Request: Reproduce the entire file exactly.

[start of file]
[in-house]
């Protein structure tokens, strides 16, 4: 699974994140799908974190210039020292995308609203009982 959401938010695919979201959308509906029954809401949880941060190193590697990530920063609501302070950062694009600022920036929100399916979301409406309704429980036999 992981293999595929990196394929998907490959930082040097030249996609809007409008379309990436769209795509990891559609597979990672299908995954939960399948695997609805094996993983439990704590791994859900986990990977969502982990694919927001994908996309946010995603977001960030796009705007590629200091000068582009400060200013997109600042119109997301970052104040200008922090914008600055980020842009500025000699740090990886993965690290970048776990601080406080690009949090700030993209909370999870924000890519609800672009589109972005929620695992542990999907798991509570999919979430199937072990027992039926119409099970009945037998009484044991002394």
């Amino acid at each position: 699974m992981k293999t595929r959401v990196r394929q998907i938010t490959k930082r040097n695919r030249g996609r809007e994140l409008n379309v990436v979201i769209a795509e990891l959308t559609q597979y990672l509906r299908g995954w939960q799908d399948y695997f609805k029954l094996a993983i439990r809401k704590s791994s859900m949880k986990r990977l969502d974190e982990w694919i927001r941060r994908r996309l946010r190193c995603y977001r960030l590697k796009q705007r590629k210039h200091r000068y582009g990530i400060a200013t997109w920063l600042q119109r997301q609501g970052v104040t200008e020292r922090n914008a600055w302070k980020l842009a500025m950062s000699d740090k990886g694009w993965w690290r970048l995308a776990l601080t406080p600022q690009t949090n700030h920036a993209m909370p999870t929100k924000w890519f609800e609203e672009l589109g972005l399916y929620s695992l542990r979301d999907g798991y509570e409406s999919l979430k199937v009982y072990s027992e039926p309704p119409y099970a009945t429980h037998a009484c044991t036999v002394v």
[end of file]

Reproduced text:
[in-house]
């Protein structure tokens, strides 16, 4: 699974994140799908974190210039020292995308609203009982 959401938010695919979201959308509906029954809401949880941060190193590697990530920063609501302070950062694009600022920036929100399916979301409406309704429980036999 992981293999595929990196394929998907490959930082040097030249996609809007409008379309990436769209795509990891559609597979990672299908995954939960399948695997609805094996993983439990704590791994859900986990990977969502982990694919927001994908996309946010995603977001960030796009705007590629200091000068582009400060200013997109600042119109997301970052104040200008922090914008600055980020842009500025000699740090990886993965690290970048776990601080406080690009949090700030993209909370999870924000890519609800672009589109972005929620695992542990999907798991509570999919979430199937072990027992039926119409099970009945037998009484044991002394």
């Amino acid at each position: 699974m992981k293999t595929r959401v990196r394929q998907i938010t490959k930082r040097n695919r030249g996609r809007e994140l409008n379309v990436v979201i769209a795509e990891l959308t559609q597979y990672l509906r299908g995954w939960q799908d399948y695997f609805k029954l094996a993983i439990r809401k704590s791994s859900m949880k986990r990977l969502d974190e982990w694919i927001r941060r994908r996309l946010r190193c995603y977001r960030l590697k796009q705007r590629k210039h200091r000068y582009g990530i400060a200013t997109w920063l600042q119109r997301q609501g970052v104040t200008e020292r922090n914008a600055w302070k980020l842009a500025m950062s000699d740090k990886g694009w993965w690290r970048l995308a776990l601080t406080p600022q690009t949090n700030h920036a993209m909370p999870t929100k924000w890519f609800e609203e672009l589109g972005l399916y929620s695992l542990r979301d999907g798991y509570e409406s999919l979430k199937v009982y072990s027992e039926p309704p119409y099970a009945t429980h037998a009484c044991t036999v002394v």